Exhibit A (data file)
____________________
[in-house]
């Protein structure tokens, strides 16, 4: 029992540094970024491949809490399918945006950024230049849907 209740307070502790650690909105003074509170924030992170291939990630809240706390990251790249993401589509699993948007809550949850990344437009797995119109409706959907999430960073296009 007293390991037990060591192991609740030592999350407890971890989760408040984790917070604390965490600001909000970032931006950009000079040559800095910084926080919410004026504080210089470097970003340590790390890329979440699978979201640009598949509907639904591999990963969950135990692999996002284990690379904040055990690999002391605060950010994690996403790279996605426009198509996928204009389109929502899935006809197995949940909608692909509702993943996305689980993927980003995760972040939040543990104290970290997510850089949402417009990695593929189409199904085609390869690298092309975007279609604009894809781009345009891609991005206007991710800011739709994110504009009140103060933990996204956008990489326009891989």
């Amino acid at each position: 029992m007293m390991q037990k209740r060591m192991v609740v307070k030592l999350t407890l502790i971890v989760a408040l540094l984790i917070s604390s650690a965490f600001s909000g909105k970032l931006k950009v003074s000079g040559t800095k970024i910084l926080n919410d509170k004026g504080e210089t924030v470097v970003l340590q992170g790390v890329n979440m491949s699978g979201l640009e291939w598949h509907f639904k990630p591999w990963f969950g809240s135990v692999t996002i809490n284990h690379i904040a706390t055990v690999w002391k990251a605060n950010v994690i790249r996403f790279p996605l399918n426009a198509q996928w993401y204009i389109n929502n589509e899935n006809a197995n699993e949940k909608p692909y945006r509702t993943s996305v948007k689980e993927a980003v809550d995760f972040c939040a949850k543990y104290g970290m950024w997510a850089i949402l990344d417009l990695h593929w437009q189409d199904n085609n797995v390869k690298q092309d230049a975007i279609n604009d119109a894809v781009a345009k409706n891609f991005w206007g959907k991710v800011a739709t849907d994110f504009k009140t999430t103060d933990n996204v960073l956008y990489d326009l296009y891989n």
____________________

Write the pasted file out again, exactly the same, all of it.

[in-house]
């Protein structure tokens, strides 16, 4: 029992540094970024491949809490399918945006950024230049849907 209740307070502790650690909105003074509170924030992170291939990630809240706390990251790249993401589509699993948007809550949850990344437009797995119109409706959907999430960073296009 007293390991037990060591192991609740030592999350407890971890989760408040984790917070604390965490600001909000970032931006950009000079040559800095910084926080919410004026504080210089470097970003340590790390890329979440699978979201640009598949509907639904591999990963969950135990692999996002284990690379904040055990690999002391605060950010994690996403790279996605426009198509996928204009389109929502899935006809197995949940909608692909509702993943996305689980993927980003995760972040939040543990104290970290997510850089949402417009990695593929189409199904085609390869690298092309975007279609604009894809781009345009891609991005206007991710800011739709994110504009009140103060933990996204956008990489326009891989």
């Amino acid at each position: 029992m007293m390991q037990k209740r060591m192991v609740v307070k030592l999350t407890l502790i971890v989760a408040l540094l984790i917070s604390s650690a965490f600001s909000g909105k970032l931006k950009v003074s000079g040559t800095k970024i910084l926080n919410d509170k004026g504080e210089t924030v470097v970003l340590q992170g790390v890329n979440m491949s699978g979201l640009e291939w598949h509907f639904k990630p591999w990963f969950g809240s135990v692999t996002i809490n284990h690379i904040a706390t055990v690999w002391k990251a605060n950010v994690i790249r996403f790279p996605l399918n426009a198509q996928w993401y204009i389109n929502n589509e899935n006809a197995n699993e949940k909608p692909y945006r509702t993943s996305v948007k689980e993927a980003v809550d995760f972040c939040a949850k543990y104290g970290m950024w997510a850089i949402l990344d417009l990695h593929w437009q189409d199904n085609n797995v390869k690298q092309d230049a975007i279609n604009d119109a894809v781009a345009k409706n891609f991005w206007g959907k991710v800011a739709t849907d994110f504009k009140t999430t103060d933990n996204v960073l956008y990489d326009l296009y891989n």